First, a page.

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The Holocaust

The Ghettos

“We have entered into a new life, and it is impossible to imagine the panic that has arisen in the Jewish Quarter. Suddenly we see ourselves penned in on all sides. We are segregated and separated from the world and the fullness thereof, driven out of the society of the human race.”

Chaim Aharon Kaplan, Scroll of Agony (1999) p. 225

On September 21, 1939, Reinhard Heydrich, head of the Reich Security Main Office (RSHA) in the SS, sent the Schnellbrief, a directive that laid out the procedures and treatment towards the Jews in the areas of occupied Poland. It declared that Jews living in towns and villages would be transferred to join larger populations of Jews in the bigger cities, and that Jewish councils, known as “Judenräte”, should be established, whose purpose was to carry out the orders of the German authorities. The Schnellbrief also set the Aryanization of Jewish factories as a goal, taking into consideration the needs of the German military and the economic importance of the factories. The Jews were generally housed in the poorest neighborhoods, and these areas were eventually turned into sealed ghettos, in which the majority of Polish Jewry was incarcerated. A large, hermetically sealed ghetto was established in Lodz in the spring of 1940, and in the autumn of 1940, the largest of the ghettos was established in Warsaw, where nearly half a million Jews were interned.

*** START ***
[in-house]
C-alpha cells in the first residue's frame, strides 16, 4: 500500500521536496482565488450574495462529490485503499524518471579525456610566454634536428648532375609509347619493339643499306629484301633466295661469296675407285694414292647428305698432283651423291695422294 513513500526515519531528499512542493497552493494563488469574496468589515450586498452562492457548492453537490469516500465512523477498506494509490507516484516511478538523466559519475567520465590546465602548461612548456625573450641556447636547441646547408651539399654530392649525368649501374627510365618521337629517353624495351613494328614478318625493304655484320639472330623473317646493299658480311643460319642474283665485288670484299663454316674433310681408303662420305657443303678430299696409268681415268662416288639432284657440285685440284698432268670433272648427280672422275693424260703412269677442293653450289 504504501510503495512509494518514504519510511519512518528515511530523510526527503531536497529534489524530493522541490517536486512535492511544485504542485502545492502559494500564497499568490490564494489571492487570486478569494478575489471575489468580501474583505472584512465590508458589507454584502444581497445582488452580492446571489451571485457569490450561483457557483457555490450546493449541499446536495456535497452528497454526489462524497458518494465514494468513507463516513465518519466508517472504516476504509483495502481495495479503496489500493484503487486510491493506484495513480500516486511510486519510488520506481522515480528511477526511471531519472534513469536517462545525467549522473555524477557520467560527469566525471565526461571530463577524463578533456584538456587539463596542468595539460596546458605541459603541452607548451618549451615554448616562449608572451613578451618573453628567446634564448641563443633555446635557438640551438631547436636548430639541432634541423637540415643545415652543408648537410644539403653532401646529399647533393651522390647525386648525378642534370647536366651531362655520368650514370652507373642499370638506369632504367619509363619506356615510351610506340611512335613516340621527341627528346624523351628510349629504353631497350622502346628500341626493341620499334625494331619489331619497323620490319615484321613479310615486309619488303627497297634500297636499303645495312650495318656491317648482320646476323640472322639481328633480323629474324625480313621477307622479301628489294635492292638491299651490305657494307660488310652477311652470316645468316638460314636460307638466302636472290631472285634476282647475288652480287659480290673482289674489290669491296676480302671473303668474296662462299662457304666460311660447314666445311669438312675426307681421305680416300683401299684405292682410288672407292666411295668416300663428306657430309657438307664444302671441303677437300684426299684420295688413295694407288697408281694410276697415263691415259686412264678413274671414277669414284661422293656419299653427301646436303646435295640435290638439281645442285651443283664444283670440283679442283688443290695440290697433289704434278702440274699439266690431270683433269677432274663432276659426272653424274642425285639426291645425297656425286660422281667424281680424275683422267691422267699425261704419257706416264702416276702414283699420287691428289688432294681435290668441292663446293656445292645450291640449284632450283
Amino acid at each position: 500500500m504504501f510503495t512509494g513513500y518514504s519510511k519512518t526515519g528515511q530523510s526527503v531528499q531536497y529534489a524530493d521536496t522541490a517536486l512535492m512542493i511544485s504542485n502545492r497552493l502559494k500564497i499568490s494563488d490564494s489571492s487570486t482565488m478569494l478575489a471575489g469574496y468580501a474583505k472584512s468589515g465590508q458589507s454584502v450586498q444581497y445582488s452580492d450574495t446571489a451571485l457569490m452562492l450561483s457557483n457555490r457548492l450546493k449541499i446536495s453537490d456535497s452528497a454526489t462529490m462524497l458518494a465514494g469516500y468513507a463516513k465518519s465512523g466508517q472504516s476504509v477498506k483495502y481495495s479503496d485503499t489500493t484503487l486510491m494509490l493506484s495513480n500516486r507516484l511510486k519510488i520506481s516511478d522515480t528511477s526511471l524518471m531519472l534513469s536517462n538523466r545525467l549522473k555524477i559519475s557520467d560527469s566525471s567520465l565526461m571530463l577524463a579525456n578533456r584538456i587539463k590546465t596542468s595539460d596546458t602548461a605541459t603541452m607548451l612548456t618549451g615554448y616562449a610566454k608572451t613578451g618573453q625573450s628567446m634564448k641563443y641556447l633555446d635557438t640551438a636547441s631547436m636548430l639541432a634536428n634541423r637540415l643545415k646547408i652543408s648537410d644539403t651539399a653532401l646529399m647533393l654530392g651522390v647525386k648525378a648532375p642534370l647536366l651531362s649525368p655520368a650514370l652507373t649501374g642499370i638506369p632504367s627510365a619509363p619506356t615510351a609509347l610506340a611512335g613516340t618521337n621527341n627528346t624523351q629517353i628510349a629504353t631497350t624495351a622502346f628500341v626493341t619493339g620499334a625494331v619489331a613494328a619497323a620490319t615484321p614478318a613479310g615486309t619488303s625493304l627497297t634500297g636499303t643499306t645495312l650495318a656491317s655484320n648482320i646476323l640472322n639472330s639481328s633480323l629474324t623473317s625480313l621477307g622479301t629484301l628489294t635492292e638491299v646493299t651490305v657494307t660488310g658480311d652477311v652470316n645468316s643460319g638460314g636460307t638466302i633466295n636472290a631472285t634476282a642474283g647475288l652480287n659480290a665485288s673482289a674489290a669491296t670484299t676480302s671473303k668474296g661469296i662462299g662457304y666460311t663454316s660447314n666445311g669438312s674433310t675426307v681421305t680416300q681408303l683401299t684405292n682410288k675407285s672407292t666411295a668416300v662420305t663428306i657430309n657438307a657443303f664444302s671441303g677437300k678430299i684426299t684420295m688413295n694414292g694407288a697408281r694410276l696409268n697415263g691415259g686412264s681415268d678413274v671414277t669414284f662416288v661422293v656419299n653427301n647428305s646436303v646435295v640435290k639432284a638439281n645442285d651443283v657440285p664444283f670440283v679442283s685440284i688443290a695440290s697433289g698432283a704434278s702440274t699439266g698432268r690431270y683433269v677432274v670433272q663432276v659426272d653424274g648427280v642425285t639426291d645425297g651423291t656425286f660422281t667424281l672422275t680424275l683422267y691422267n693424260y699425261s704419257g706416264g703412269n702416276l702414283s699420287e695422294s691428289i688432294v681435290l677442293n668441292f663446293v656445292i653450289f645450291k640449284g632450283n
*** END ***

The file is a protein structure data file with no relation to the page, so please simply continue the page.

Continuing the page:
After the initial mass killings in the Soviet areas occupied by the Germans beginning in June 1941, ghettos were established in these regions as well, even though the Germans intended to leave the Jews in these ghettos for a short time only before murdering them. The largest of these ghettos was established in Minsk, Belorussia, which held approximately 100,000 Jews. The Germans occupied Hungary in March 1944. In May they began deporting Hungarian Jewry to Auschwitz, and in November decreed the establishment of a ghetto in Budapest in which approximately 70,000 Jews from the city were imprisoned. In all, the Germans established more than 1,000 ghettos in Eastern Europe and a few ghettos in central and Southern Europe.

The German authorities attained several goals by establishing the ghettos: they gathered large numbers of Jews together under conditions of severe congestion and close supervision, deprived them of their property, exploited their labor, isolated them from the rest of the world, made them vulnerable and unprepared at crucial moments, and incited the local population against the Jews, whom they resented anyway.